Whoa! or Rather, Woe!


So, Jesus warned about becoming offended. But He also warned about causing others to become "stumble", take the bait, and become offended. This may be the reason the Word also warns that leaders, teachers, and those in authority will be held to a higher standard for how they disseminate information. The news media should heed a healthy caution to this scripture.


6 “But whoever causes one of these little ones who believe in Me to sin, it would be better for him if a millstone were hung around his neck, and he were drowned in the depth of the sea. 7 Woe to the world because of[a]offenses! For offenses must come, but woe to that man by whom the offense comes! (Matthew 18:7)


Therefore, I believe the two most dangerous sins in the Bible just may be:

  • Offense, which enslaves the victim to the perpetrator, and if not interrupted, will eventually come full circle and will cause the offended to become a perpetrator


  • Strife, which entangles a number of people together, and which the Bible cautions is the root of "...confusion and EVERY evil work."


Therefore, I believe the two most dangerous sins in the Bible just may be:

  • Offense, which enslaves the victim to the perpetrator, and if not interrupted, will eventually come full circle and will cause the offended to become a perpetrator


  • Strife, which entangles a number of people together, and which the Bible cautions is the root of "...confusion and EVERY evil work."


So... Was Jesus Enough?


Some may be old enough to remember Green Stamps. They were a promotion given by merchants and collected by customers, who "saved" them in little booklets until they had enough to "redeem" them for an item shown in a catalog of home goods. The first time a Baptist friend asked me if I was "saved" I thought of Green Stamps and the wholesaling of Jesus had little appeal. It was later in life I had true revelation on what exactly Jesus "saved" us from and how, as "Redeemer" He rescued me from punishment due for my own sin and the sins of the fathers and the sin of mankind by taking my exchanging my guilt for His righteousness. The Bible calls this "justification." Some say, "Just As If I Never Did It." To go back and dig up my past or yours would be an afront to the Blood of Jesus. But isn't that what we are asking God to do when we want to hold on to offense?


3 Things to Do to Stay Out of Offense

  • Forgive sin. It's the only thing that frees you from entanglement. It's not about excusing sin. It is an act of will to forgive and release the person from all charge. Jesus instructs us in The Lord's Prayer, "... forgive us our trespasses as WE forgive those who trespass against us.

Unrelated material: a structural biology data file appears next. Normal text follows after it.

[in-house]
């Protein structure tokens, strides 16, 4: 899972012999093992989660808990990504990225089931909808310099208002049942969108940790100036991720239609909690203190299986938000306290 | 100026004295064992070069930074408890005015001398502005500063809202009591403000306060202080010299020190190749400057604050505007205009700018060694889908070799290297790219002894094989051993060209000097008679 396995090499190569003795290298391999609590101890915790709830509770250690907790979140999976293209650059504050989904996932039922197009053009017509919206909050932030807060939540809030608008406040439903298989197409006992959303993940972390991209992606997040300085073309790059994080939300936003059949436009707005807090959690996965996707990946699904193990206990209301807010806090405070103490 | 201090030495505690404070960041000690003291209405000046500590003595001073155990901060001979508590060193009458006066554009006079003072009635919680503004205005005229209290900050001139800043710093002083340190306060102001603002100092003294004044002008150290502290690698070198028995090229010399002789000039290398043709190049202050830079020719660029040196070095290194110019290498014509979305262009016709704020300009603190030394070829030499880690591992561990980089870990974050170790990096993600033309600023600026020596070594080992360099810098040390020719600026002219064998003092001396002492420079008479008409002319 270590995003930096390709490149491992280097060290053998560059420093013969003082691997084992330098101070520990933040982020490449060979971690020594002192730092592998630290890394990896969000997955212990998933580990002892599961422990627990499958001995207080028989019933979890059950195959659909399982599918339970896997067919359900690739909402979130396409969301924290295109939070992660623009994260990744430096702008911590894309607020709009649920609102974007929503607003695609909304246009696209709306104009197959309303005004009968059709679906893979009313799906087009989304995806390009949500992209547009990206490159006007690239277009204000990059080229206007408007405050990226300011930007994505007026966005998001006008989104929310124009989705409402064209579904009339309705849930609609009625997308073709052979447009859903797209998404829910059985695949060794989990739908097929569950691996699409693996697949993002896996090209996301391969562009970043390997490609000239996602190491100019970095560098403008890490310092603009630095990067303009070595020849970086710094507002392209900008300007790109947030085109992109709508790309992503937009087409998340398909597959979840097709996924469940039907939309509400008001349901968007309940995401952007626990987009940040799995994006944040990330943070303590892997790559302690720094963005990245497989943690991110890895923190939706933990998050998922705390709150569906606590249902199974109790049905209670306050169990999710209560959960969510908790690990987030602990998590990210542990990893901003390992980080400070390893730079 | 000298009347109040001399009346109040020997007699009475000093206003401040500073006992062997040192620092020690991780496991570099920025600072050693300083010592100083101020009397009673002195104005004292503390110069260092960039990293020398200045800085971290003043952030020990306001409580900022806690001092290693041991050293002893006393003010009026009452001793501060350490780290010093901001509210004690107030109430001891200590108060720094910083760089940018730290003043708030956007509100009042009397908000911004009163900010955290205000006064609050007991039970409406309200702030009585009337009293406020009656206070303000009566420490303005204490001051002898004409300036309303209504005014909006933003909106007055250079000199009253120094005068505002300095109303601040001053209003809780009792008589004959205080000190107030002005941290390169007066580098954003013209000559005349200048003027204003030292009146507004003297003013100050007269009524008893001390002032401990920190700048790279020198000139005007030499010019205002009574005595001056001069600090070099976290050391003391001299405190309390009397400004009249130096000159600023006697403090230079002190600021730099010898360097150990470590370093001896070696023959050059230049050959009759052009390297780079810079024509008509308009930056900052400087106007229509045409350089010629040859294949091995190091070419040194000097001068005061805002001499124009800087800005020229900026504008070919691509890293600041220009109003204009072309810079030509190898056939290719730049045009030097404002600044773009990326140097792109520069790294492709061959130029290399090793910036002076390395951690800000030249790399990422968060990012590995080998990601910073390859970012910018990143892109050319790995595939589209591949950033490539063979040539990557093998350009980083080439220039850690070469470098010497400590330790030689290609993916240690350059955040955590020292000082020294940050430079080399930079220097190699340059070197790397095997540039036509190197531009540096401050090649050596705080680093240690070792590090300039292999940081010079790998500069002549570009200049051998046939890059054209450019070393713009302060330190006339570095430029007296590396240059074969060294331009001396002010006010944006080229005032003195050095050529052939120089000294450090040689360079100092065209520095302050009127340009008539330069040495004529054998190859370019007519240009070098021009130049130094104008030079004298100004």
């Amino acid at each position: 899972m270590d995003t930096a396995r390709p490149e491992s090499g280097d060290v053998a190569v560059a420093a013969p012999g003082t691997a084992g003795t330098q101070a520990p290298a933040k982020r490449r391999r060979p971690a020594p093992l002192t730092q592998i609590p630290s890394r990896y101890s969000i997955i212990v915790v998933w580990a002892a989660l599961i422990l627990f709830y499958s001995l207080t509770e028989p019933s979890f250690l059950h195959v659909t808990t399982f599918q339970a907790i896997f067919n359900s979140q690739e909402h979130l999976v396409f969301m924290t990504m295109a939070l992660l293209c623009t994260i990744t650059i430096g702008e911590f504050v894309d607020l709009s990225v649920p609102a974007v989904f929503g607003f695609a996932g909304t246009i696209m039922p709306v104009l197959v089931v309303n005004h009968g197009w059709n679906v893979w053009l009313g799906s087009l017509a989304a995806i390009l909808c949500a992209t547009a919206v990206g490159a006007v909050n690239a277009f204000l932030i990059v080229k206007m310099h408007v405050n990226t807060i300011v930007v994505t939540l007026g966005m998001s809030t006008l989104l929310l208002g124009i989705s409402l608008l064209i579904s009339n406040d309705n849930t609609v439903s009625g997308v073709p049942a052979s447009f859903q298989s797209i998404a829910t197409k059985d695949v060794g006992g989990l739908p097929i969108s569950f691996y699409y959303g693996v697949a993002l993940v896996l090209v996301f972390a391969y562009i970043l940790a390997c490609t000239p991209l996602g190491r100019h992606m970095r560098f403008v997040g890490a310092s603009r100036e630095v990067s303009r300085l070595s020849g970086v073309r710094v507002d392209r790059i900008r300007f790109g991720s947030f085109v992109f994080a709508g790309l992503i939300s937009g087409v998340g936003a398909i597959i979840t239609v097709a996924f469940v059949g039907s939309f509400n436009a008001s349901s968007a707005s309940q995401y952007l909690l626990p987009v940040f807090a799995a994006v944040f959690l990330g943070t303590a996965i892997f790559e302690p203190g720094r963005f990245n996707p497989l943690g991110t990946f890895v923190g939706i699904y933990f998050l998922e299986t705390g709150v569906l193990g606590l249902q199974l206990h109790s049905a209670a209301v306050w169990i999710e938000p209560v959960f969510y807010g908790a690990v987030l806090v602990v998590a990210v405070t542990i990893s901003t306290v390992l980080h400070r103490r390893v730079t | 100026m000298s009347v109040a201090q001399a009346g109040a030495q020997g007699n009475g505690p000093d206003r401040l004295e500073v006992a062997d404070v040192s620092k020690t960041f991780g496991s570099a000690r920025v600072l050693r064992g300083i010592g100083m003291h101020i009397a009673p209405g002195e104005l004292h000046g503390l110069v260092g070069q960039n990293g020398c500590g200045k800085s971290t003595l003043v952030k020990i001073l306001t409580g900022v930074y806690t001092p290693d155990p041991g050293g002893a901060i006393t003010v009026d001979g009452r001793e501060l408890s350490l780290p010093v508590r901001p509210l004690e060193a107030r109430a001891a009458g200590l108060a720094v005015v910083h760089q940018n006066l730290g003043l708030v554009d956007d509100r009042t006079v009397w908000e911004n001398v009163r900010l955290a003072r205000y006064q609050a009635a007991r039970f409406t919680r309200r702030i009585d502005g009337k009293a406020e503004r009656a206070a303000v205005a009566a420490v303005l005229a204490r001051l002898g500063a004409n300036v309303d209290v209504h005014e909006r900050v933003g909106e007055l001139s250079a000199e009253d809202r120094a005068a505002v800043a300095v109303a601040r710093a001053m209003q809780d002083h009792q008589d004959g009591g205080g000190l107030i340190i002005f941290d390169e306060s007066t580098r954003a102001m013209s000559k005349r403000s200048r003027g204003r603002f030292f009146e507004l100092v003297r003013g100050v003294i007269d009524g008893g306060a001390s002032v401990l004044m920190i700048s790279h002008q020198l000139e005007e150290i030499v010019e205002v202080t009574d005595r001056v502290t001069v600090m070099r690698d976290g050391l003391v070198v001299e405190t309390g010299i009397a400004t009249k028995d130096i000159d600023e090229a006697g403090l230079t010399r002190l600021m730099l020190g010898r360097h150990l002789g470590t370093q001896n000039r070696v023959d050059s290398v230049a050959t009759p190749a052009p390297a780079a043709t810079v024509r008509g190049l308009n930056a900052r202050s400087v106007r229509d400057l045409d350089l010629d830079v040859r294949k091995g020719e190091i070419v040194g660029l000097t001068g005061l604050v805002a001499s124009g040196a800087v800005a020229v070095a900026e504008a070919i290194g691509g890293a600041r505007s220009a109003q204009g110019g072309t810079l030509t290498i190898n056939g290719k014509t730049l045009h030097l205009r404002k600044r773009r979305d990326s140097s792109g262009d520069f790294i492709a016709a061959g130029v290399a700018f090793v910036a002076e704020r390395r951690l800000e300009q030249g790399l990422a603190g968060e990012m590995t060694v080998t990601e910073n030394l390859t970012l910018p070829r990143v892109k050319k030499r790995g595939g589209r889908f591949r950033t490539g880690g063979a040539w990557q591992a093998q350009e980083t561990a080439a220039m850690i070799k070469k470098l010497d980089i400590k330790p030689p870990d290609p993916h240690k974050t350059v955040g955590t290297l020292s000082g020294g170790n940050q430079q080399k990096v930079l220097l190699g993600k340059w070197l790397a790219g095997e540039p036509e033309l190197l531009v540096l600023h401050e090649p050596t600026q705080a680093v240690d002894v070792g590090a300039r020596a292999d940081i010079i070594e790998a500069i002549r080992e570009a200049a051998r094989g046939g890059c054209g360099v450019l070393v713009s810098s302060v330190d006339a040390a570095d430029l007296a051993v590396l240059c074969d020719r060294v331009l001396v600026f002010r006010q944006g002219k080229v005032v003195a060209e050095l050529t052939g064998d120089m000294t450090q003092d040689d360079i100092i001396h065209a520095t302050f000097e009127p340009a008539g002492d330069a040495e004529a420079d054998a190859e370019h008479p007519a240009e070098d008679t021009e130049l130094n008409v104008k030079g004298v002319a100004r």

• Cover the offender with the Blood of Jesus, so that the offender is free from condemnation and able to "hear" God and respond in repentance.


  • Call the heart of the offender to God. You are not required to "feel" a release of the person you have forgiven. It is a legal act. But you may certainly want to ask God to give you feelings of love toward the person who has hurt you. Particularly if you will need to deal with the cause of their actions for an extended time.


So, the next time you feel yourself becoming, "touchy, or fretful" over the arguments of current affairs, slow down, reign in your emotions, and respond with these three things. And be sure and use the same caution as you "share" information which may inflame or incite others. Here's a good guideline:


For the rest, brethren, whatever is true, whatever is worthy of reverence and is honorable and seemly, whatever is just, whatever is pure, whatever is lovely and lovable, whatever is kind and winsome and gracious, if there is any virtue and excellence, if there is anything worthy of praise, think on and weigh and take account of these things [fix your minds on them].


And Finally...


So how should we respond when the climate is hot with division and someone is in your face ready to give you the latest reason why you need to be offended. Dangling the bait -- right under your nose! Well, take another lesson from our friend Billye Brim. Her son, Chip, says if ever he is ready to share a word or opinion about someone she will quickly stop him and say, "Son, is what you are about to tell me going to glorify God?" Now, that's a surefire way to shut down a conversation.


In conclusion: Don't take the bait.


How then shall we pray? Here's one to jumpstart your heart:


As an act of my will I choose to forgive ______ for _______. From this day forward I hold no charge against _____ and I cover his/her sin with the Blood of Jesus, who exchanged their unrighteousness for His righteousness. I can say with conviction, "...though their sins be as scarlet, they shall be white as snow." Now, I ask you Father, to draw their heart to You, so that they might know you and the great Love you have for them. That they learn how head over heels in love you are with them and how you long to walk and redeem their life, so they may enjoy the fullness of their destiny in the larger story you have written about them. I ask you also, Father, to soften my heart toward them, and pierce my heart with feelings of love and forgiveness for _____. Heal the trauma and distress their actions have caused me and give me grace to release them once and for all. In Jesus' name I pray.